A new report from Parents for Educational Freedom in North Carolina takes a closer look at whether African-American voters in the state truly support school choice.
The poll, "Where Do North Carolina African American Voters Stand on Parental School Choice?" found that support for school choice enhances the appeal of a political candidate. In all, 65% of participating African-American voters reported being more likely to support a candidate who supports offering additional educational options to parents. However, 82% said state lawmakers need to do more in terms of offering families more educational options for their children. Meanwhile, 10% said enough is being done, and 7% were not sure.
In all, 59% of participants said they support school choice, while 53% said they would be more likely to support a candidate for the state legislature if they knew that they agreed with school choice.
In addition, almost six out of ten support the Opportunity Scholarship Program, which offers parents the ability to use the tax dollars associated with their child's education in order to send them to the public or private school that best able to handle their needs. The program will be used by 6,200 low-income students this fall.
A total of 65% said they would apply for the scholarship if they were eligible. More than 22,000 applications have been received for the scholarship program.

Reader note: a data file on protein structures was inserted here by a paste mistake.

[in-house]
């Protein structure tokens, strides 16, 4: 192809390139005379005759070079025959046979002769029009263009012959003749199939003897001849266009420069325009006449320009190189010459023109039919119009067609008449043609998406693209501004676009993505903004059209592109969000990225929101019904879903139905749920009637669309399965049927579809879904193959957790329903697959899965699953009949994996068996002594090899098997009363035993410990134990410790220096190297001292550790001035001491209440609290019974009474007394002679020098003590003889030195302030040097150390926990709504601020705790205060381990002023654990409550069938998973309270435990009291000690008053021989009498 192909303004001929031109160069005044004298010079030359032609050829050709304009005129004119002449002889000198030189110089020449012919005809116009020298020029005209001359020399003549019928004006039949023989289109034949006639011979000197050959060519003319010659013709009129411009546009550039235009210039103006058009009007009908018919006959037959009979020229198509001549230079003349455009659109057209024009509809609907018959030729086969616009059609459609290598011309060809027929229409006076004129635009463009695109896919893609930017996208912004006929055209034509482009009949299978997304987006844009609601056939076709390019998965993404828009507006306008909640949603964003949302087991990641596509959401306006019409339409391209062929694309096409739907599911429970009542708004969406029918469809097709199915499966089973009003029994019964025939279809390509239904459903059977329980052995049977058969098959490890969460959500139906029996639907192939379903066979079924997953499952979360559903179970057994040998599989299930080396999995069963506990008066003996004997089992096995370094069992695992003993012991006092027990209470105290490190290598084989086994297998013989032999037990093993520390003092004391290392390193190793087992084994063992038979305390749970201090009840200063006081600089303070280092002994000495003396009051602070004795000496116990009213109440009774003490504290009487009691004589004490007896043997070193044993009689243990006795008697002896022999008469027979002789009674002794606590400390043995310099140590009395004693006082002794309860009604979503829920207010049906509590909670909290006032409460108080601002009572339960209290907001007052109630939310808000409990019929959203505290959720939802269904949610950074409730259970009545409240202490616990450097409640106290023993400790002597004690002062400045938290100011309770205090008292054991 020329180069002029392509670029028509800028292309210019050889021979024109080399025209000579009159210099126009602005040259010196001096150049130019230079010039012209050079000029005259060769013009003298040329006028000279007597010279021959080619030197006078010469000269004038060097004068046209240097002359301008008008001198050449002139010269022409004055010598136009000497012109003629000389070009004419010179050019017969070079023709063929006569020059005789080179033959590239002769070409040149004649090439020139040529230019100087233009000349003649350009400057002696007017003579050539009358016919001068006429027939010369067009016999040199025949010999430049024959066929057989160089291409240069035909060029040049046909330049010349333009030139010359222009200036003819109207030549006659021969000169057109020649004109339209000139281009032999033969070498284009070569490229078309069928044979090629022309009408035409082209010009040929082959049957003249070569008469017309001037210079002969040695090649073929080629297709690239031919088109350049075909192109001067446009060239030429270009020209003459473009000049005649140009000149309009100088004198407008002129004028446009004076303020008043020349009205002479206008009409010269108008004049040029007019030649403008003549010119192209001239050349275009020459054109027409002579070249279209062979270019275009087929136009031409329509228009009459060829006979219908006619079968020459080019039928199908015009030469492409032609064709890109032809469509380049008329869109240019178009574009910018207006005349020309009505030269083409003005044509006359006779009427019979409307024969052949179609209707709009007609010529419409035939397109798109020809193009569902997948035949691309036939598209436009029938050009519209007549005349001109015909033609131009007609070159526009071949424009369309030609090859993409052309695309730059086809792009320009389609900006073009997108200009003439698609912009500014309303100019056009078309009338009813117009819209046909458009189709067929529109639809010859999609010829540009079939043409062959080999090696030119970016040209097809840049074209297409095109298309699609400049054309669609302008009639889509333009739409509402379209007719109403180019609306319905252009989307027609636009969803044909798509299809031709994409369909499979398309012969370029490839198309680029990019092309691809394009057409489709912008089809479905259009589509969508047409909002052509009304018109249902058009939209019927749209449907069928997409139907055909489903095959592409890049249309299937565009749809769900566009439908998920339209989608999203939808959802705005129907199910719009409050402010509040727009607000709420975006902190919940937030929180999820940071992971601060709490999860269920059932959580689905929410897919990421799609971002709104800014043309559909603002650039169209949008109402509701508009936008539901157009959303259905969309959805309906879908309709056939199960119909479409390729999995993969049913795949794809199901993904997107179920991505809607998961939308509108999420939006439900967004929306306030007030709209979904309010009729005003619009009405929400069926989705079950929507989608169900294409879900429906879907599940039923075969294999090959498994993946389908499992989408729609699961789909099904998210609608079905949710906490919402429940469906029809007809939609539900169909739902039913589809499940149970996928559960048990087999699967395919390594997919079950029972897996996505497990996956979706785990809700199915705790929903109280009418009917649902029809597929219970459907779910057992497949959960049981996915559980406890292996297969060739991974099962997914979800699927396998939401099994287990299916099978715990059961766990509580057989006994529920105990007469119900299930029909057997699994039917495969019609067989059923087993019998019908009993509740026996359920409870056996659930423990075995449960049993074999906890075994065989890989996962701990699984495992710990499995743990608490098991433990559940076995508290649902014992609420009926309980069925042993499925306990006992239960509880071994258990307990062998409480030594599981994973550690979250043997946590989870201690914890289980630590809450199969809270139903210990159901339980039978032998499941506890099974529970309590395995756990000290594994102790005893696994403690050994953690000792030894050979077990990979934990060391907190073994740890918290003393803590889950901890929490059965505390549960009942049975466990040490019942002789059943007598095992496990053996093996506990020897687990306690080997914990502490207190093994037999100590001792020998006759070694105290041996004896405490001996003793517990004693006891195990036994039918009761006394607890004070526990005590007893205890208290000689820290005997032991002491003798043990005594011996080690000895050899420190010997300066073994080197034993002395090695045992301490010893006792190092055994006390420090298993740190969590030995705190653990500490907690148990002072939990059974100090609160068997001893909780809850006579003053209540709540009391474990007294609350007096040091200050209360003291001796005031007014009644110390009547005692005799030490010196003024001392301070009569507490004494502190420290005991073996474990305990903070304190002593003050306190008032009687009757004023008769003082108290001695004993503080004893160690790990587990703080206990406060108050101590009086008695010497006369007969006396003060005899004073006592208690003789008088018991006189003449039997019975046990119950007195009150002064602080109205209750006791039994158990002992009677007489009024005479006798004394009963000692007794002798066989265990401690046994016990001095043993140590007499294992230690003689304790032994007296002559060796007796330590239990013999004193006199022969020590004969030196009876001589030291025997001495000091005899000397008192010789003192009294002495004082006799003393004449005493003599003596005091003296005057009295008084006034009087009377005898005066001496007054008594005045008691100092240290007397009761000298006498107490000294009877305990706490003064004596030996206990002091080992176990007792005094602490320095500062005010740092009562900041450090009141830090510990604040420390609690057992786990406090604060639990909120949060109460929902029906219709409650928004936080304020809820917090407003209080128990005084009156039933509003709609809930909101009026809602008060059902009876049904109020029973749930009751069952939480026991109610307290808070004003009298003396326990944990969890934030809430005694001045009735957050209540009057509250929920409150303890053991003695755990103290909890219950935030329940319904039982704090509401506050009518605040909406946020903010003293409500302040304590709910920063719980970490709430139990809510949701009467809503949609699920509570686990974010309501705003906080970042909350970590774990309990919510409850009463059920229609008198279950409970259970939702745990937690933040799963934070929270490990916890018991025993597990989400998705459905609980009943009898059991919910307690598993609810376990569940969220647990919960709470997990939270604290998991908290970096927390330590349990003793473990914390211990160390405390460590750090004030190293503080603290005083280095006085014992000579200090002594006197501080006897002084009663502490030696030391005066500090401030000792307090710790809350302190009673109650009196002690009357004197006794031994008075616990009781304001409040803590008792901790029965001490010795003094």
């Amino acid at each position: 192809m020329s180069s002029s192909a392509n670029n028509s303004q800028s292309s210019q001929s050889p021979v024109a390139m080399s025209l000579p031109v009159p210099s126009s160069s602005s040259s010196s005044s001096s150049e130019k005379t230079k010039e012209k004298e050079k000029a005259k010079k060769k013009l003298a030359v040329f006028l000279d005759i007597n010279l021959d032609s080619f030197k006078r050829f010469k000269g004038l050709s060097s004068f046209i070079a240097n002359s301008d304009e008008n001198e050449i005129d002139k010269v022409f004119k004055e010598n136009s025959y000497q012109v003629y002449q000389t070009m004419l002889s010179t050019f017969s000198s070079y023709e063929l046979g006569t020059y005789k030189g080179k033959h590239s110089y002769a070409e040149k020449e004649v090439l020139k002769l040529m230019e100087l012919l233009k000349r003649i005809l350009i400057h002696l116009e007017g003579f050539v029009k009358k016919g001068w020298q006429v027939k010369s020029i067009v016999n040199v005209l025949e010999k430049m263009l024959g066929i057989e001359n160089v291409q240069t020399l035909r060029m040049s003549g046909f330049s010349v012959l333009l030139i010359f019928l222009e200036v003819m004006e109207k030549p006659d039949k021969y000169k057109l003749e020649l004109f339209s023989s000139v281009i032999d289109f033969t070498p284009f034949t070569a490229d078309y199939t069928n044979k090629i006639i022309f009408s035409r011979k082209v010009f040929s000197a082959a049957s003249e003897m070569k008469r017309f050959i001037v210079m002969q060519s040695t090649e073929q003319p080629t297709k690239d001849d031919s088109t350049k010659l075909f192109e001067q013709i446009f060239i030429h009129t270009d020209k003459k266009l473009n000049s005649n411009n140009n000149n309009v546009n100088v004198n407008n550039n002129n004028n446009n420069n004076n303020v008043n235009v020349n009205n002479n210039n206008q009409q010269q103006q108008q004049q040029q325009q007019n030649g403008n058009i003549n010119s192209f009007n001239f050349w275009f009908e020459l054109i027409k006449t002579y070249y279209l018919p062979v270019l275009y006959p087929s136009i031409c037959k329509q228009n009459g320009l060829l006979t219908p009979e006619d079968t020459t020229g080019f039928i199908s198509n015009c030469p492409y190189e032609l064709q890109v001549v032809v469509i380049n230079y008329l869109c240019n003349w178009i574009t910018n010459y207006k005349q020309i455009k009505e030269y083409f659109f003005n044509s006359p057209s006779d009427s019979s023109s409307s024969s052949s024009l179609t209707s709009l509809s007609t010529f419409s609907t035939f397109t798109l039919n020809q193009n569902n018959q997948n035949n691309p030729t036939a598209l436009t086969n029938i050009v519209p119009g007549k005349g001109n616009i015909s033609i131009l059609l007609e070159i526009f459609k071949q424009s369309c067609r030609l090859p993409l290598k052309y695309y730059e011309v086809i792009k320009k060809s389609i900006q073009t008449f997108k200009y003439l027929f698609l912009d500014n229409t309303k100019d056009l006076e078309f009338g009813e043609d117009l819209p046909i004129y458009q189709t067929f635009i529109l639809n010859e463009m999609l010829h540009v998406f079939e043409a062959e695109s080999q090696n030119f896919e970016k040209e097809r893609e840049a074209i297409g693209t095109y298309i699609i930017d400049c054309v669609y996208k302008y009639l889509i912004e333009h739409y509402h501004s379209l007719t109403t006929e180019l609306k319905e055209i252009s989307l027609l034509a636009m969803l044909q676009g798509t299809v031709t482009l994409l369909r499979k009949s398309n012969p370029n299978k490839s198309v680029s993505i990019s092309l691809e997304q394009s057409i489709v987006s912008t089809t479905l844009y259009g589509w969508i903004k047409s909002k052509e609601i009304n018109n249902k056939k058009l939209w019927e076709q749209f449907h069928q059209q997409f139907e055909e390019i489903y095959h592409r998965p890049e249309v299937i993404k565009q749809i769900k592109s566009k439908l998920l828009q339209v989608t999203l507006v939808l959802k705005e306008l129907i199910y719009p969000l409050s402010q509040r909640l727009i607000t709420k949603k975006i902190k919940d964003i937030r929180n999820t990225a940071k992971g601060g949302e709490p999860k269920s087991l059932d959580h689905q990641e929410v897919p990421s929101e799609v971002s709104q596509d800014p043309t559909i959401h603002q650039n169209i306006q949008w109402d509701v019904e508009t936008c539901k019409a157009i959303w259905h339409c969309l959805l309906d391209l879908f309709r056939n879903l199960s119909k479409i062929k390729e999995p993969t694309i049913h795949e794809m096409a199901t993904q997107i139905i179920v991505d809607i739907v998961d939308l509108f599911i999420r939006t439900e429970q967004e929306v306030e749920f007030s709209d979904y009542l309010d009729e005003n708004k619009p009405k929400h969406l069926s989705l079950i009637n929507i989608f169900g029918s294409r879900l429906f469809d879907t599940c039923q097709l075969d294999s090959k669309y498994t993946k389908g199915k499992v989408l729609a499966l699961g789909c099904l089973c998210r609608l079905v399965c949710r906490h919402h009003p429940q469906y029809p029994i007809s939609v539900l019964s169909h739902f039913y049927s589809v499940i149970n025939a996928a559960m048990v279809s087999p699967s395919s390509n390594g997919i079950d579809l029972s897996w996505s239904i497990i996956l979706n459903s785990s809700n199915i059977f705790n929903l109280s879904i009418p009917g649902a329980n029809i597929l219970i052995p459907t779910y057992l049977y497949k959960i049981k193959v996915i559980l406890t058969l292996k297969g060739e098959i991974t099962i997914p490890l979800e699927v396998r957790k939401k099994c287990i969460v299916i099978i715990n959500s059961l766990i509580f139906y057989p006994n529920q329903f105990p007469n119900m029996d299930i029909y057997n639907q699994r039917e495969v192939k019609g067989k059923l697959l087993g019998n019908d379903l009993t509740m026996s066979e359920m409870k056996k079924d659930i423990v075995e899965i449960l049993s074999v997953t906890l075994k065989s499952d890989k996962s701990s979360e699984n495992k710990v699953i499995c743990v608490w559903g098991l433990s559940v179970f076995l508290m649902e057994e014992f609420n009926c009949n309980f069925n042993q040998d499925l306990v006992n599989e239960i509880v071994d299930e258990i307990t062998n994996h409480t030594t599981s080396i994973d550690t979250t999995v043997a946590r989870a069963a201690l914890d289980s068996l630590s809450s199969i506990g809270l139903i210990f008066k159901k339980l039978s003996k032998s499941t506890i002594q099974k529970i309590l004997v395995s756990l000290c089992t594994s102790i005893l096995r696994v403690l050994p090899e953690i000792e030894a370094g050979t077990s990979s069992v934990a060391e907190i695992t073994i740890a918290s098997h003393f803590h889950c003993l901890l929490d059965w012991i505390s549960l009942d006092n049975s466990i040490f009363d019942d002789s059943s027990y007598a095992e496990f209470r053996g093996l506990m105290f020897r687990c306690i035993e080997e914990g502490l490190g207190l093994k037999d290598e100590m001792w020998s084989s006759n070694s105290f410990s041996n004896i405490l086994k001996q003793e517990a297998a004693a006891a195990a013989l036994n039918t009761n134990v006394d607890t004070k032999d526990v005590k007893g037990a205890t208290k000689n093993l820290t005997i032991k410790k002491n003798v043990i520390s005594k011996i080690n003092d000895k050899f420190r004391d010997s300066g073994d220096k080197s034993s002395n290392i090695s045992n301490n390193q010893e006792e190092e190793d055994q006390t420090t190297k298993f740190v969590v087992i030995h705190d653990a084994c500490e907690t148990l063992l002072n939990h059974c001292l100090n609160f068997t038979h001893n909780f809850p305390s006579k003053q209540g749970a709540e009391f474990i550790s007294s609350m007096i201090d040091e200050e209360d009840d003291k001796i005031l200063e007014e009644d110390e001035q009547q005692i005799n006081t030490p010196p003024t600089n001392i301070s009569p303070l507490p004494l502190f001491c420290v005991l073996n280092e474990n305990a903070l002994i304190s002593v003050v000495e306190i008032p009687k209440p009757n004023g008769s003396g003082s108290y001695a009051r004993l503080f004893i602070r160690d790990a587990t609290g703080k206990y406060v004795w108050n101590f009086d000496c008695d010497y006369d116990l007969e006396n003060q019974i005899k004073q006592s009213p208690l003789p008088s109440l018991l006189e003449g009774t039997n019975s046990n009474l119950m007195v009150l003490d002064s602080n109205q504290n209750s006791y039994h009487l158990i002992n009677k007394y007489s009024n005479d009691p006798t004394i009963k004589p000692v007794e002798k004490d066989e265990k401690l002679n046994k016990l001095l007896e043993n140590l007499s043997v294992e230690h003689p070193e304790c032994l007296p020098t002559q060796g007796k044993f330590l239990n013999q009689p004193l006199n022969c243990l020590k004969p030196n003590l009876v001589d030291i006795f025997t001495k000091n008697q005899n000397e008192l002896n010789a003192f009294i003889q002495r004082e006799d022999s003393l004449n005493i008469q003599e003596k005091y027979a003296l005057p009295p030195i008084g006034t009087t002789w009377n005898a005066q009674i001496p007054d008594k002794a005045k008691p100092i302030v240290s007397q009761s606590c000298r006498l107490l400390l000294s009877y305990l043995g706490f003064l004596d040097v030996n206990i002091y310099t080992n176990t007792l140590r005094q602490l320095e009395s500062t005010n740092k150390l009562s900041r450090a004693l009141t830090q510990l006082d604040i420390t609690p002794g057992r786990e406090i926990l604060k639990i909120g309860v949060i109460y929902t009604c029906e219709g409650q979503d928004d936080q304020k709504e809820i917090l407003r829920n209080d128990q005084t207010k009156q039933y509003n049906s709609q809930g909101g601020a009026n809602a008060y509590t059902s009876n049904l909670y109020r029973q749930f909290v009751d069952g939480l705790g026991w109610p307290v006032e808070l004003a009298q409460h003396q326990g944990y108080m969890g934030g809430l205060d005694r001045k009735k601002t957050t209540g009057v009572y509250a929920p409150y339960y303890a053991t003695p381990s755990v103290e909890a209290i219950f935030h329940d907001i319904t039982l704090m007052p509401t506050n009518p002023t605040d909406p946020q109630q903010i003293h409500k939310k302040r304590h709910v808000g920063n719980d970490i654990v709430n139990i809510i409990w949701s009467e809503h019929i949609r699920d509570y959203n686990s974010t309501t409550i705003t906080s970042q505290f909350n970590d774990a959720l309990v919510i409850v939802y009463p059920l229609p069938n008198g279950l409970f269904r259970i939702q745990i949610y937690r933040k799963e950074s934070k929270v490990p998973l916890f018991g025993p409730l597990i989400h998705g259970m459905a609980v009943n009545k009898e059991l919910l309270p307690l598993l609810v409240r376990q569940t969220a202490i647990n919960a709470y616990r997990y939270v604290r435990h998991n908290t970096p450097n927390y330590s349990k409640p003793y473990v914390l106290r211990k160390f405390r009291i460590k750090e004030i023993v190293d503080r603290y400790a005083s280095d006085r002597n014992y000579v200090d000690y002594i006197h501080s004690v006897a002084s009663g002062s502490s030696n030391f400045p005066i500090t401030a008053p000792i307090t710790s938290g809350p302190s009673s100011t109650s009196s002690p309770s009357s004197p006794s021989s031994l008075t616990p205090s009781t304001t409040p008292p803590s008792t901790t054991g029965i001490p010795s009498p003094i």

Because of the high demand, the North Carolina State Senate is looking to expand the program over the next decade. Students who enter the program in kindergarten will be able to complete their K-12 education with the use of the scholarship. Close to 36,000 low-income students will be able to enroll in private schools over the next ten years. When told of this possibility, 59% of participants said they support such legislation.
"Living in a rural area can pose challenges for parents who are trying to provide the best for their children academically. Whereas the system usually determines where children go to school, geography doesn't constrain our family. The availability of a public charter school nearby has given us freedom and flexibility that we otherwise would not have. Our children are thriving at their public charter school and we truly love everyone who dedicates their life to teaching and nurturing our children," said public charter school parents Nikitta and Lou Grillo.
More than half, 56%, said they support public charter schools in the state.
In all, 58% believed they pay close attention to issues that involve kindergarten to 12th grade education. Meanwhile, 52% said educational choice helps students and saves taxpayers money, while 34% said it takes away from public schools, and 14% were not sure.
In conjunction with American Federation for Children, the poll surveyed 800 likely African-American voters in North Carolina between June 20 and 28, 2016. Surveys were conducted via cell phone and home phone interviews. Those who answered a home phone, 68% of respondents, participated through a recorded voice. Meanwhile, cell phone respondents, 32% of likely voters, were shown an HTML questionnaire, either on their phone, laptop, tablet, or other electronic device.